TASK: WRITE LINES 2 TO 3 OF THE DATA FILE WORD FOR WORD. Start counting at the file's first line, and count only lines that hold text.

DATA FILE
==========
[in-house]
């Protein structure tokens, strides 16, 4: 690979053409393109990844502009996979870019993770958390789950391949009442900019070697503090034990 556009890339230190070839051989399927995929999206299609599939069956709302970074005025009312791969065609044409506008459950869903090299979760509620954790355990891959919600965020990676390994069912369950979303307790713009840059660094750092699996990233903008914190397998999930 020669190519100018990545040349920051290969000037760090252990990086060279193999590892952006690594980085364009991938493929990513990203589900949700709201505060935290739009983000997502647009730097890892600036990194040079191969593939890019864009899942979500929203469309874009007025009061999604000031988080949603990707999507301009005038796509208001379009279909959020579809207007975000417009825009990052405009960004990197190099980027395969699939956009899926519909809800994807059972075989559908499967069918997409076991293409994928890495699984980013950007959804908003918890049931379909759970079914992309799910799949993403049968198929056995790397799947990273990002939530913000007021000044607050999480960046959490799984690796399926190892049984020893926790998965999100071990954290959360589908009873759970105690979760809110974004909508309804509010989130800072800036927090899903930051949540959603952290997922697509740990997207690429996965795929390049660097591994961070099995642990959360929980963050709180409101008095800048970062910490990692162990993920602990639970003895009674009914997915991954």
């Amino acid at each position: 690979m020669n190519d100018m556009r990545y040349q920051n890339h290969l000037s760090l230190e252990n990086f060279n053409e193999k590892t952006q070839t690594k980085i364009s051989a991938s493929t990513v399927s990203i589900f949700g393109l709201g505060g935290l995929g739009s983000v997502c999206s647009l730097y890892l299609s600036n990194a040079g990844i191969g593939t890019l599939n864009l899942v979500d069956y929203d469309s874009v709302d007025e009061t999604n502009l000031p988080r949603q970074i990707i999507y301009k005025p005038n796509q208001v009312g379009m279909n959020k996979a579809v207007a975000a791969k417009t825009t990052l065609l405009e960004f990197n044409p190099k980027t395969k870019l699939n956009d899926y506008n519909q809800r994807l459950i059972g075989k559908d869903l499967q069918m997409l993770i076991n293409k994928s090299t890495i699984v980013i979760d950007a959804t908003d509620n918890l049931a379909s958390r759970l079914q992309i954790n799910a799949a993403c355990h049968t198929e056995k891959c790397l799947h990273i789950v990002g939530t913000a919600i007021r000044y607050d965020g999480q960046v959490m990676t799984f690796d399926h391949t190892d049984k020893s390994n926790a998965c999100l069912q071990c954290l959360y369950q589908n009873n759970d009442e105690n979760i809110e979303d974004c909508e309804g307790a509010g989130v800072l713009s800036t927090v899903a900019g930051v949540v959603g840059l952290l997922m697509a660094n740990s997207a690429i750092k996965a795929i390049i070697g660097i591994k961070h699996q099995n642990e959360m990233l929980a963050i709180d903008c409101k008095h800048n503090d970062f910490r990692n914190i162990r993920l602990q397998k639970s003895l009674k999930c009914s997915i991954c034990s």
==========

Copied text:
């Protein structure tokens, strides 16, 4: 690979053409393109990844502009996979870019993770958390789950391949009442900019070697503090034990 556009890339230190070839051989399927995929999206299609599939069956709302970074005025009312791969065609044409506008459950869903090299979760509620954790355990891959919600965020990676390994069912369950979303307790713009840059660094750092699996990233903008914190397998999930 020669190519100018990545040349920051290969000037760090252990990086060279193999590892952006690594980085364009991938493929990513990203589900949700709201505060935290739009983000997502647009730097890892600036990194040079191969593939890019864009899942979500929203469309874009007025009061999604000031988080949603990707999507301009005038796509208001379009279909959020579809207007975000417009825009990052405009960004990197190099980027395969699939956009899926519909809800994807059972075989559908499967069918997409076991293409994928890495699984980013950007959804908003918890049931379909759970079914992309799910799949993403049968198929056995790397799947990273990002939530913000007021000044607050999480960046959490799984690796399926190892049984020893926790998965999100071990954290959360589908009873759970105690979760809110974004909508309804509010989130800072800036927090899903930051949540959603952290997922697509740990997207690429996965795929390049660097591994961070099995642990959360929980963050709180409101008095800048970062910490990692162990993920602990639970003895009674009914997915991954």
């Amino acid at each position: 690979m020669n190519d100018m556009r990545y040349q920051n890339h290969l000037s760090l230190e252990n990086f060279n053409e193999k590892t952006q070839t690594k980085i364009s051989a991938s493929t990513v399927s990203i589900f949700g393109l709201g505060g935290l995929g739009s983000v997502c999206s647009l730097y890892l299609s600036n990194a040079g990844i191969g593939t890019l599939n864009l899942v979500d069956y929203d469309s874009v709302d007025e009061t999604n502009l000031p988080r949603q970074i990707i999507y301009k005025p005038n796509q208001v009312g379009m279909n959020k996979a579809v207007a975000a791969k417009t825009t990052l065609l405009e960004f990197n044409p190099k980027t395969k870019l699939n956009d899926y506008n519909q809800r994807l459950i059972g075989k559908d869903l499967q069918m997409l993770i076991n293409k994928s090299t890495i699984v980013i979760d950007a959804t908003d509620n918890l049931a379909s958390r759970l079914q992309i954790n799910a799949a993403c355990h049968t198929e056995k891959c790397l799947h990273i789950v990002g939530t913000a919600i007021r000044y607050d965020g999480q960046v959490m990676t799984f690796d399926h391949t190892d049984k020893s390994n926790a998965c999100l069912q071990c954290l959360y369950q589908n009873n759970d009442e105690n979760i809110e979303d974004c909508e309804g307790a509010g989130v800072l713009s800036t927090v899903a900019g930051v949540v959603g840059l952290l997922m697509a660094n740990s997207a690429i750092k996965a795929i390049i070697g660097i591994k961070h699996q099995n642990e959360m990233l929980a963050i709180d903008c409101k008095h800048n503090d970062f910490r990692n914190i162990r993920l602990q397998k639970s003895l009674k999930c009914s997915i991954c034990s």